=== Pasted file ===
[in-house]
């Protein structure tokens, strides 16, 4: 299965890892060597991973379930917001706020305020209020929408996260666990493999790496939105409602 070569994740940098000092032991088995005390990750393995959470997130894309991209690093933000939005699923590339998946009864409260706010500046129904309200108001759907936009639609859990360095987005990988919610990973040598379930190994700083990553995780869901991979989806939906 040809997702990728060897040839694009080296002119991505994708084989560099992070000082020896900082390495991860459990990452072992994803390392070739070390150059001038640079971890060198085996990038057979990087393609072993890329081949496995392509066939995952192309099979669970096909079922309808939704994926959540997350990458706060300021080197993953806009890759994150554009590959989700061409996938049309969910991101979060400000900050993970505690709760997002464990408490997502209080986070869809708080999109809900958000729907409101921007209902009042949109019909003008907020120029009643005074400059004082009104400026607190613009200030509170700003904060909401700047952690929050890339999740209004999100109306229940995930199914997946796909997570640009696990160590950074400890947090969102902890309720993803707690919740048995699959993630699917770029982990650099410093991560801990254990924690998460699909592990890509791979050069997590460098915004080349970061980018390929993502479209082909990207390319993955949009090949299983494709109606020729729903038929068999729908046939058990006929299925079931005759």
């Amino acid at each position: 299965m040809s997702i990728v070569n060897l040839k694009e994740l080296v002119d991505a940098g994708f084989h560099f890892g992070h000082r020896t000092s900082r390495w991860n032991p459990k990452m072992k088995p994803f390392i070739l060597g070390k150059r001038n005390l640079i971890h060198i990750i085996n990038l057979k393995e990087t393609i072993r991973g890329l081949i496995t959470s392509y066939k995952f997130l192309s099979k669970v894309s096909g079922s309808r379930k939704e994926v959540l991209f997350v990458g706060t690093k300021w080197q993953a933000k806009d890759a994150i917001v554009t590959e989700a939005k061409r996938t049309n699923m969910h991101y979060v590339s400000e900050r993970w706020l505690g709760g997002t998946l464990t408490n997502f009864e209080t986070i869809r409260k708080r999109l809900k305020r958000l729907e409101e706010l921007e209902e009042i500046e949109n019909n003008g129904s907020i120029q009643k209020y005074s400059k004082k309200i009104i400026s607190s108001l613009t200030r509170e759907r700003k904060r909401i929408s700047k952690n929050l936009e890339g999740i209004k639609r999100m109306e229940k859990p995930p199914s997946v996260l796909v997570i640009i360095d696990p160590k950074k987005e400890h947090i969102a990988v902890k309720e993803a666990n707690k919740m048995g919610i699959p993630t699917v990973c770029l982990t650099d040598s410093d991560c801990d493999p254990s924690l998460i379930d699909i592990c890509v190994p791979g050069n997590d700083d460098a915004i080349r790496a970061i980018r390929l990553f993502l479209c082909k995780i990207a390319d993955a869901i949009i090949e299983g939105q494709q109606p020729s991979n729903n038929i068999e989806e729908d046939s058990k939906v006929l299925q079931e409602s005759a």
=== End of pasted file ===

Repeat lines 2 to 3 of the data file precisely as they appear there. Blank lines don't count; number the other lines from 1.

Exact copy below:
């Protein structure tokens, strides 16, 4: 299965890892060597991973379930917001706020305020209020929408996260666990493999790496939105409602 070569994740940098000092032991088995005390990750393995959470997130894309991209690093933000939005699923590339998946009864409260706010500046129904309200108001759907936009639609859990360095987005990988919610990973040598379930190994700083990553995780869901991979989806939906 040809997702990728060897040839694009080296002119991505994708084989560099992070000082020896900082390495991860459990990452072992994803390392070739070390150059001038640079971890060198085996990038057979990087393609072993890329081949496995392509066939995952192309099979669970096909079922309808939704994926959540997350990458706060300021080197993953806009890759994150554009590959989700061409996938049309969910991101979060400000900050993970505690709760997002464990408490997502209080986070869809708080999109809900958000729907409101921007209902009042949109019909003008907020120029009643005074400059004082009104400026607190613009200030509170700003904060909401700047952690929050890339999740209004999100109306229940995930199914997946796909997570640009696990160590950074400890947090969102902890309720993803707690919740048995699959993630699917770029982990650099410093991560801990254990924690998460699909592990890509791979050069997590460098915004080349970061980018390929993502479209082909990207390319993955949009090949299983494709109606020729729903038929068999729908046939058990006929299925079931005759």
């Amino acid at each position: 299965m040809s997702i990728v070569n060897l040839k694009e994740l080296v002119d991505a940098g994708f084989h560099f890892g992070h000082r020896t000092s900082r390495w991860n032991p459990k990452m072992k088995p994803f390392i070739l060597g070390k150059r001038n005390l640079i971890h060198i990750i085996n990038l057979k393995e990087t393609i072993r991973g890329l081949i496995t959470s392509y066939k995952f997130l192309s099979k669970v894309s096909g079922s309808r379930k939704e994926v959540l991209f997350v990458g706060t690093k300021w080197q993953a933000k806009d890759a994150i917001v554009t590959e989700a939005k061409r996938t049309n699923m969910h991101y979060v590339s400000e900050r993970w706020l505690g709760g997002t998946l464990t408490n997502f009864e209080t986070i869809r409260k708080r999109l809900k305020r958000l729907e409101e706010l921007e209902e009042i500046e949109n019909n003008g129904s907020i120029q009643k209020y005074s400059k004082k309200i009104i400026s607190s108001l613009t200030r509170e759907r700003k904060r909401i929408s700047k952690n929050l936009e890339g999740i209004k639609r999100m109306e229940k859990p995930p199914s997946v996260l796909v997570i640009i360095d696990p160590k950074k987005e400890h947090i969102a990988v902890k309720e993803a666990n707690k919740m048995g919610i699959p993630t699917v990973c770029l982990t650099d040598s410093d991560c801990d493999p254990s924690l998460i379930d699909i592990c890509v190994p791979g050069n997590d700083d460098a915004i080349r790496a970061i980018r390929l990553f993502l479209c082909k995780i990207a390319d993955a869901i949009i090949e299983g939105q494709q109606p020729s991979n729903n038929i068999e989806e729908d046939s058990k939906v006929l299925q079931e409602s005759a």